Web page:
Palavras-chave: poluição do solo, quelantes, solos tropicais, fracionamento


 

 

INTRODUCTION

In the state of São Paulo, Brazil, at least 15% of the land-contaminated sites are due exclusively to heavy metal addition to the soils (Cetesb, 2007). Metals such as Pb, Cd, Ni, Zn and Cu are important since high quantities of them can decrease crop production due to the risk of biomagnification and bioaccumulation in the food chain. There is also the risk of underground and superficial water contamination (Schmidt, 2003; Nowack et al., 2006).

Phytoremediation has become an attractive soil remediation solution due to advantages including the conservation of the soil structure and lesser impact than the usual engineering alternatives as well as favorable economic aspects, among others (Raskin & Ensley, 2000). However, metal absorption by plants is limited by low metal solubility and transportation in to the root system. In such case, the use of complexing agents to assist phytoextraction of metals has been proposed to enhance metal solubility. In spite of that, some major drawbacks exists such as the toxicity to the soil biology, sometimes even for plant species, and the slow rate of degradation, (Egli, 2001).

In the past few years EDDS ([S,S] ethylenediamine disuccinic acid) has received some attention due to its greater rate of degradation and its strong chelating characteristics comparable to EDTA, although its biodegradation rate varies largely depending upon the examined conditions (Evangelou et al., 2007; Schowanek et al., 1997). Several EDDS phytoremediation studies have been conducted mainly with a soil pH close to neutral (Hauser et al., 2005; Meers et al., 2005; Luo et al., 2005). Under those conditions, EDDS has been more effective than EDTA since the Ca competition for the EDDS is lower. On the other hand, there are no studies addressing this issue in oxidic soils, where Fe should be the major competitor for the chelating agent (Tandy et al., 2004; Hauser et al., 2005). Thus, the objective of the present work was to evaluate the efficiency of the chelating agents EDDS and EDTA for the solubilization of heavy metals from Oxisols contaminated by organic sources in Jaguariúna (LVJ) and inorganic sources in Paulínia (LVP) located in São Paulo State, Southeast Brazil.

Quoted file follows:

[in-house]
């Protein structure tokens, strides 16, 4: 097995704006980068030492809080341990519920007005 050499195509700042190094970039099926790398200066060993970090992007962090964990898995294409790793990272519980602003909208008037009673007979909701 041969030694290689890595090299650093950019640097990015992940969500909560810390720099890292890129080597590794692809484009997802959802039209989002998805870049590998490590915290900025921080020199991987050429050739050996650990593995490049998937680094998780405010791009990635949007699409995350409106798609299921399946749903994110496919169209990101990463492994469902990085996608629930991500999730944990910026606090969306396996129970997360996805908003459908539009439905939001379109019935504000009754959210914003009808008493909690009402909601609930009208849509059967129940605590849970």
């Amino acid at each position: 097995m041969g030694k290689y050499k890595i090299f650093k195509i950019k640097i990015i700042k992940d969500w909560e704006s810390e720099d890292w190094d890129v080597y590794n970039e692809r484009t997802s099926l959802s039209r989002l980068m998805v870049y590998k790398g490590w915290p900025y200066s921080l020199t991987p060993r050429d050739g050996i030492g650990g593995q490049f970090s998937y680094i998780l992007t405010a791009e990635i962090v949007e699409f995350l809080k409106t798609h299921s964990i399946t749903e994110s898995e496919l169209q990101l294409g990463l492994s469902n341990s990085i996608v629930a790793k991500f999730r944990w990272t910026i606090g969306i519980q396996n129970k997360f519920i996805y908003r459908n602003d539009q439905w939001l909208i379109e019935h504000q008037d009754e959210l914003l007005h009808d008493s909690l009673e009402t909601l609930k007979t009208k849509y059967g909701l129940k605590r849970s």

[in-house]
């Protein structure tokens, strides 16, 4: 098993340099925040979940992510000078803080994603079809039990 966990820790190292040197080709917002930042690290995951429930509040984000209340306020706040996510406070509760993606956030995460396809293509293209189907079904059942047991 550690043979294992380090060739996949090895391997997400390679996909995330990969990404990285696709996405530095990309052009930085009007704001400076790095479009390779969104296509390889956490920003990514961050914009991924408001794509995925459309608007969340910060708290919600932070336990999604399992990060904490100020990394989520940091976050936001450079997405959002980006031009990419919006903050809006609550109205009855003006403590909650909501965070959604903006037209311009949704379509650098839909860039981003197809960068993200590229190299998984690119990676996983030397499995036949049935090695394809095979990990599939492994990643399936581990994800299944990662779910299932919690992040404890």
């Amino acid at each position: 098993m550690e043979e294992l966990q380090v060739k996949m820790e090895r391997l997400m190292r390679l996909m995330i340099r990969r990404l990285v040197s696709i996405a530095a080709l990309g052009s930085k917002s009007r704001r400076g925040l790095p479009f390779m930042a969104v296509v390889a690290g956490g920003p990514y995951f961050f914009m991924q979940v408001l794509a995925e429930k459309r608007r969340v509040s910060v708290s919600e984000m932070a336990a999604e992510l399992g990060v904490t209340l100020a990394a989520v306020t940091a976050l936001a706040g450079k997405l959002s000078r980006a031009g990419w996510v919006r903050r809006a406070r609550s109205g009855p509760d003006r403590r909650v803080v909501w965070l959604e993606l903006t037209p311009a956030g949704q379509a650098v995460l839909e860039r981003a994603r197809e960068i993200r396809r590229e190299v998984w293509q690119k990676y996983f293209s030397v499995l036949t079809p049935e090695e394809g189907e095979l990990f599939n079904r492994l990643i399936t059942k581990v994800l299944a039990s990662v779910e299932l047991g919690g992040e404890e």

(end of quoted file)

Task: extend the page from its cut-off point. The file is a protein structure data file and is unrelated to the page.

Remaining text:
MATERIAL AND METHODS

Samples of Rhodic Hapludox soils were collected from the 0 – 0.20 m depth in two locations: Paulínia (22º54'20" S; 47º3'39" W) and Jaguariuna (22º46'25" S; 47º06'99" W), SP. The samples were air-dried and sieved to 2 mm. The soil from Paulínia (LVP) was sampled in an area were an accidental leaching of micronutrient raw fertilizer's material occurred, approximately 20 years ago. The area is being monitored by the São Paulo State Environmental Agency (Cetesb, 2007). This soil has a loam texture and high concentrations of available Cu, Mn and Zn (Table 1). The soil from Jaguariuna (LVJ) has a clayey texture and high concentrations of Cu and Zn (Table 1). It was sampled in an experimental agricultural corn plot that had previously received sewage sludge yearly (from 1999 to 2005). This site received sewage sludge from the Barueri Wastewater Treatment Facility which has a high metal content. The application rate for the sewage sludge was based on the amount of nitrogen being eight times higher than the nitrogen needed for the corn crop, assuming a 30% nitrogen mineralization rate in the added sewage sludge (Bettiol & Camargo, 2006).